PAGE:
The Western media touts a bizarre array of so-called experts on Russia. These range from Western academics who simply live in delusional universes of their own making to dissidents who, like most dissidents, know which side their bread is buttered and will say what their new masters in MI6 and NATO require. (The media usually slavishly reports whatever they say without doubting a morsel). Many of these experts work for “think-tanks” with clear links to the Western war machine.
This is an interview by someone whom the Guardian describes as “an expert on Russian politics and crime”. Mark Galeotti is a writer on Russia. He is an “associate fellow” of the Royal United Services Institute in London.
A few extracts and comments is all, sadly, I have time for:
On Putin: “he could be considered something of a lazy autocrat who sits back and lets others come up with all kinds of plans and stratagems of their own.”. It is de rigueur if you want to be taken seriously as a commentator on Russia in the world of the military linked anti-Russia campaign to be personally abusive towards Putin. An accurate observer of Putin will note that he is a man of thought and compassion; a serious exponent of Judo he is a man who understands honour. We are talking here about the man as he relates to children and young people (for example) whom he meets in the course of his duties. All this abuse will not touch a man of this level of development. The idea may have some merit (indeed does) – Putin is to some extent a figurehead and others around him come up with political ideas. But the abuse is gratuitous.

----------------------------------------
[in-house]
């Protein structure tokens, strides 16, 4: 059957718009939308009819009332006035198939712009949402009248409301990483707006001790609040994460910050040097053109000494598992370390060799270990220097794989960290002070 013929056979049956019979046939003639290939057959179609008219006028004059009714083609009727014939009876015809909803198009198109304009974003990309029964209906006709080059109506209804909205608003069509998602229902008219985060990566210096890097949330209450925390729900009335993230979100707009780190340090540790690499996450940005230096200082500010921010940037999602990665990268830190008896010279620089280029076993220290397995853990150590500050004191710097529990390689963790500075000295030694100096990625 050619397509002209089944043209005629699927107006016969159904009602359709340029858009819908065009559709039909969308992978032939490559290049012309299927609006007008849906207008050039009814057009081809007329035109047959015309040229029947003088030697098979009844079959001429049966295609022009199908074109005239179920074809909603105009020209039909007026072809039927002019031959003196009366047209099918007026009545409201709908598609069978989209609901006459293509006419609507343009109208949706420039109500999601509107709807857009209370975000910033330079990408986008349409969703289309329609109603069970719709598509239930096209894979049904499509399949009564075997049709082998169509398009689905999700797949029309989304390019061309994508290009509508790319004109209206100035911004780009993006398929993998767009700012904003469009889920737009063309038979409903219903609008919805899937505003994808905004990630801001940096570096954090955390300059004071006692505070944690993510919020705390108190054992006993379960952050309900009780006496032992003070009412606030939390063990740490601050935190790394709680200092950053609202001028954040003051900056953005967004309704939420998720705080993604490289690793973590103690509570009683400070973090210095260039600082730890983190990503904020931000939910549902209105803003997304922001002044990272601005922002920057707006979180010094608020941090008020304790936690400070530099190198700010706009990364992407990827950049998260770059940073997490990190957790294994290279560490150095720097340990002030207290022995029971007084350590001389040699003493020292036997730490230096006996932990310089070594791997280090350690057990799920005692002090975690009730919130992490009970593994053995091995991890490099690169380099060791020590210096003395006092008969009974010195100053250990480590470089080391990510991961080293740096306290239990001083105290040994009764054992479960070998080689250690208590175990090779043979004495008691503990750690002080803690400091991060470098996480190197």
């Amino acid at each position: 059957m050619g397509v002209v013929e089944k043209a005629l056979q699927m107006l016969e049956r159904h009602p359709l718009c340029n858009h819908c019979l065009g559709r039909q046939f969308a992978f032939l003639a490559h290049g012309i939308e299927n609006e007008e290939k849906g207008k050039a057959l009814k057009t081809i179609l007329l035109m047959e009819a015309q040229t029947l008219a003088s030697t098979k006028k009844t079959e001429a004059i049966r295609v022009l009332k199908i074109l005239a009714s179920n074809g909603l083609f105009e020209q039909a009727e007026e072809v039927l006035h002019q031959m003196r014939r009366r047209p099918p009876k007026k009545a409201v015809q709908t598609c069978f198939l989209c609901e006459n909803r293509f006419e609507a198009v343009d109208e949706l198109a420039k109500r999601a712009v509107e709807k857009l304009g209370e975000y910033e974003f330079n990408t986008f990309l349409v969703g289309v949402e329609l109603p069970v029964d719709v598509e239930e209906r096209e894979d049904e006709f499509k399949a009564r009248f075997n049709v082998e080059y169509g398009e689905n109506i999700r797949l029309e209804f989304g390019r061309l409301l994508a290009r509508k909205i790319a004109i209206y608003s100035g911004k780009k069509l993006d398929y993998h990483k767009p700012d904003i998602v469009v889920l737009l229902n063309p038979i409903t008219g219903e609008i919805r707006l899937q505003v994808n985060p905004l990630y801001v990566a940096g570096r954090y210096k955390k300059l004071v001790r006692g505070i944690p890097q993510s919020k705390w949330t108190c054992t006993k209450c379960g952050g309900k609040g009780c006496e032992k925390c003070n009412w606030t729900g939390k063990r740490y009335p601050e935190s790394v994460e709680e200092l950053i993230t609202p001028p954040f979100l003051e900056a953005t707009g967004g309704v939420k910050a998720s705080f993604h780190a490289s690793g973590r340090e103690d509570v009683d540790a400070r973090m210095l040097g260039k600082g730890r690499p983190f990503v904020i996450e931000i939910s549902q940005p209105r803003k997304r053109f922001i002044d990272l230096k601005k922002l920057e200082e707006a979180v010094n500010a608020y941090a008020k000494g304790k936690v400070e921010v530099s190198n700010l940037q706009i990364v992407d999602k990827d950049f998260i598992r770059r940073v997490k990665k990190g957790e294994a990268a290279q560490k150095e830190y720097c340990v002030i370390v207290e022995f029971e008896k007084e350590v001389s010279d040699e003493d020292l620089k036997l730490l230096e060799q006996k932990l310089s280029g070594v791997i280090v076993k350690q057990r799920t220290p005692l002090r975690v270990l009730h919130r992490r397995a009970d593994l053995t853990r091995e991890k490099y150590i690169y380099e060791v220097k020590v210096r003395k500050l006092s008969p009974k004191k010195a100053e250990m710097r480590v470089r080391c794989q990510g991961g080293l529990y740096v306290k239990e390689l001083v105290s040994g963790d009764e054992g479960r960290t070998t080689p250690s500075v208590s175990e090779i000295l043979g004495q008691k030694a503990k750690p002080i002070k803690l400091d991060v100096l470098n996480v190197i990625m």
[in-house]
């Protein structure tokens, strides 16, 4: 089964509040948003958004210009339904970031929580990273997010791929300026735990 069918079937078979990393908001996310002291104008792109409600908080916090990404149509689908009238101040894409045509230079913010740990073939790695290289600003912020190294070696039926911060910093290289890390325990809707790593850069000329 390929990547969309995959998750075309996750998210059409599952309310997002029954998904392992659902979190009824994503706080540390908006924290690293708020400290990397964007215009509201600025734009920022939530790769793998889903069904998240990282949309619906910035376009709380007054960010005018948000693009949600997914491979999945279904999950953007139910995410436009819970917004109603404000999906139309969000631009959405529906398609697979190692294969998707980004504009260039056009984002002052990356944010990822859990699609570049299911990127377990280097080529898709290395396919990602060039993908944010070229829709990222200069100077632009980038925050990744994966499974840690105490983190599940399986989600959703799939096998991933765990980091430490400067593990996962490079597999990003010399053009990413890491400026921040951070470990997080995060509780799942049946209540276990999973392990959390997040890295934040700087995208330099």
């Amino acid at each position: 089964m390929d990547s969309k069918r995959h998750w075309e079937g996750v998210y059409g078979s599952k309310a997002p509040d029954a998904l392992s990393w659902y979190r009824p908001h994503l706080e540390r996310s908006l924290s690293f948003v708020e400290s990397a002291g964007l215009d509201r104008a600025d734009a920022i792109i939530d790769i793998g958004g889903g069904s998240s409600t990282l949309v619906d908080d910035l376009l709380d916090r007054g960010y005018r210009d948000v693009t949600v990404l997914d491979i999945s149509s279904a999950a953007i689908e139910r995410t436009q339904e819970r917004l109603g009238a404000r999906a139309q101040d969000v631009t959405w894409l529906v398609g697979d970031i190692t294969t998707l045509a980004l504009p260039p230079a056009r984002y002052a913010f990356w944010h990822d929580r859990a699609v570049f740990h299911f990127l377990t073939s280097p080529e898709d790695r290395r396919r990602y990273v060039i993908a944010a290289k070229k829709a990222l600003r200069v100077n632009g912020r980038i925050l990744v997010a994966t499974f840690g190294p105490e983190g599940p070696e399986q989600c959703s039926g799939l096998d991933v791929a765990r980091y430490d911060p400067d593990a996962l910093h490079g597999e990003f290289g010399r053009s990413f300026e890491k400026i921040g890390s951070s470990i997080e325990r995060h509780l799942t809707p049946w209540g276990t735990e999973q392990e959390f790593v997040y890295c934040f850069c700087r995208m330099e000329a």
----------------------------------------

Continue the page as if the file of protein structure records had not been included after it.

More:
“But Russia is very much in a process of transition: it is moving, very slowly admittedly, into a more western pattern that is familiar to us. “. This is true. Russia is doing precisely this. Just read the OECD reports. In some areas Russia is ahead of the West – at least in the centre, though much of the “good practice” e.g. in social welfare, does not reach far from the centre. Russia would move less slowly if it wasn’t being strangled with sanctions.
In answer to a question “What are Putin’s key motivations?” this expert on Russian politics and crime deigns to tell us: “They are essentially emotional. One of them is for his own security and, most importantly, legacy.” How Mr Galeotti is able to read Mr Putin’s psychology from afar is not explained. Further; had Mr Galeotti cared about what he was saying he would not have fallen into this trap. He has explained that Russia cannot be understood solely in terms of ‘Putin’ – that there are many forces in Russia over which Putin as President has greater or lesser degrees of control. This is a correct analysis. But if he cared about it he would brush off the question which precisely wants to reinstate the myth that Putin is Russia.
If one looks at Putin and his advisers, they think that not only is the west weak but also it has already made up its mind about Russia and they have very little to lose. A lot of this is prison yard posturing: you want to look so tough that no one messes with you.